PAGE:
Windows 10 is here!
Windows 10 was released at the end of July. Microsoft has pulled out all the stops to make sure its new operating system is widely distributed, and it is available as a free update for users of Windows 7 and Windows 8.1 via a number of third-party CDNs (content delivery networks) such as Akamai or Limelight, for instance. Some articles report that instant peak capacity of 40 TB/s has been reserved in order to handle downloading in good conditions for all of the web users who log on to get their update. By comparison, recent Apple events required a bandwidth capacity of 8 TB/s. The arrival of Windows 10 therefore could have a significant impact on overall internet performance.
Now all of this assumes that the new operating system really will be massively downloaded by internet users. To dig into this question, we have looked at measurements from our RUM BI system which make it possible to analyze the audience and the performance of the web sites of our customers who have implemented this technology.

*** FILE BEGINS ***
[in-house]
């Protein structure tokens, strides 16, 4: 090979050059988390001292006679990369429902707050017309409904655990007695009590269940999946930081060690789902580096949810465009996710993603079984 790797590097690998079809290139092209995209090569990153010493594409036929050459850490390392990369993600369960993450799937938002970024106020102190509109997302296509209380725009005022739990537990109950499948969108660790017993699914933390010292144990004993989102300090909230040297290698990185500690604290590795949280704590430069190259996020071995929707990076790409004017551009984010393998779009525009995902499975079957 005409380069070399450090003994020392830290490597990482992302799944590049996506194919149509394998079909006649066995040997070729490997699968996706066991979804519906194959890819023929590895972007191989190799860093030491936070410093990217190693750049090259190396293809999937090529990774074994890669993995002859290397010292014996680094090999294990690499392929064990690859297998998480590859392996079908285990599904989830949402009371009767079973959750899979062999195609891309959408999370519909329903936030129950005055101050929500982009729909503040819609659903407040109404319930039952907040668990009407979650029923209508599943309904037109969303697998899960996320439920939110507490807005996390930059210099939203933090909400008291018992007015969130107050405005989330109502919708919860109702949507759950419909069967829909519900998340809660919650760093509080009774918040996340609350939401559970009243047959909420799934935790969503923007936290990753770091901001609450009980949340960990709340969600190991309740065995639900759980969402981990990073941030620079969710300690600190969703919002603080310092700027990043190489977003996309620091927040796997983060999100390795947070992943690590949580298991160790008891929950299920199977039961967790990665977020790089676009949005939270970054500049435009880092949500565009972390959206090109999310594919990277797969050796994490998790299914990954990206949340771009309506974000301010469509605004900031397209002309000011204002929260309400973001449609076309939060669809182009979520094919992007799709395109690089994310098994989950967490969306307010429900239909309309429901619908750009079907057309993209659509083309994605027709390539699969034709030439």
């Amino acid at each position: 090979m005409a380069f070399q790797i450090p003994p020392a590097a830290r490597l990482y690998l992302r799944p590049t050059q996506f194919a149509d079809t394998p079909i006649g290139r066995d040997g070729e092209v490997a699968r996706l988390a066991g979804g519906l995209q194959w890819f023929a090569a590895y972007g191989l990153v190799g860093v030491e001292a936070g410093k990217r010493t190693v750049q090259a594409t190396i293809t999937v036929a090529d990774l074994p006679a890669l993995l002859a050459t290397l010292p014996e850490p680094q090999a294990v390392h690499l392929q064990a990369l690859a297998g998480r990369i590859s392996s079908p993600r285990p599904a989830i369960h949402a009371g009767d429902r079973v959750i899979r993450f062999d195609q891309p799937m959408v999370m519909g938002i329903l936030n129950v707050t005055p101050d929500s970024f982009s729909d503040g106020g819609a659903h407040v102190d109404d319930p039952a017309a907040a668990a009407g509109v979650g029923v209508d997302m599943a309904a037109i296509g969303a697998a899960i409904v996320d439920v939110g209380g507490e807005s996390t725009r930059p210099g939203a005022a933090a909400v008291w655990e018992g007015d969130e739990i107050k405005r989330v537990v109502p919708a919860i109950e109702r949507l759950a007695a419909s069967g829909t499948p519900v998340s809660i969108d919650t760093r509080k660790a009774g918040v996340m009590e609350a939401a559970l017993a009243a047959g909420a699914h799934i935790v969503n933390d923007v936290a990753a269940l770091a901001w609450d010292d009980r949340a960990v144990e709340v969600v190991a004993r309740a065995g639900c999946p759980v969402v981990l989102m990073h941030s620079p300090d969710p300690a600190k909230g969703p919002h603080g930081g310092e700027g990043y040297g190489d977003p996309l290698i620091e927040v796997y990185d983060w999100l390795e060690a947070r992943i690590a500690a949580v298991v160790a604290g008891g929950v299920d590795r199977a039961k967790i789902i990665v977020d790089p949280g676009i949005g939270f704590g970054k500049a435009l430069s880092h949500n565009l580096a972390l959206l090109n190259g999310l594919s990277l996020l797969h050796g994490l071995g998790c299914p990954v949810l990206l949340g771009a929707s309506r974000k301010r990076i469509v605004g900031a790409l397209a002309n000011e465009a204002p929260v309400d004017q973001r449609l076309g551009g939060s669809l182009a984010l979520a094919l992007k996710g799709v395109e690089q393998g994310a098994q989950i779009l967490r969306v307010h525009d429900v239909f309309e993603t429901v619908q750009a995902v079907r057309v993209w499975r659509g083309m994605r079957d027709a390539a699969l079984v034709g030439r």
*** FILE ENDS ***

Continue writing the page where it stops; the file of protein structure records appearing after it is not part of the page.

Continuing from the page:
Here are our findings:
The chart below shows the breakdown by Windows OS of visits to high-audience web sites over a period of a rolling month.
Windows 7 and Windows 8.1 account for the greatest part of visits. We can see, from 31 July , the arrival of Windows 10 on our systems.
(fig 1: breakdown of Windows OS from 11 July 2015)
Windows 10 thus accounts for nearly 10% of visits only 10 days after its release. .
Finer analysis shows that conversions are taking place in about the same proportion between Windows 7 and Windows 8.1.
In a forthcoming article we will analyze the real benefits of this system in terms of how well it performs with respect to web navigation.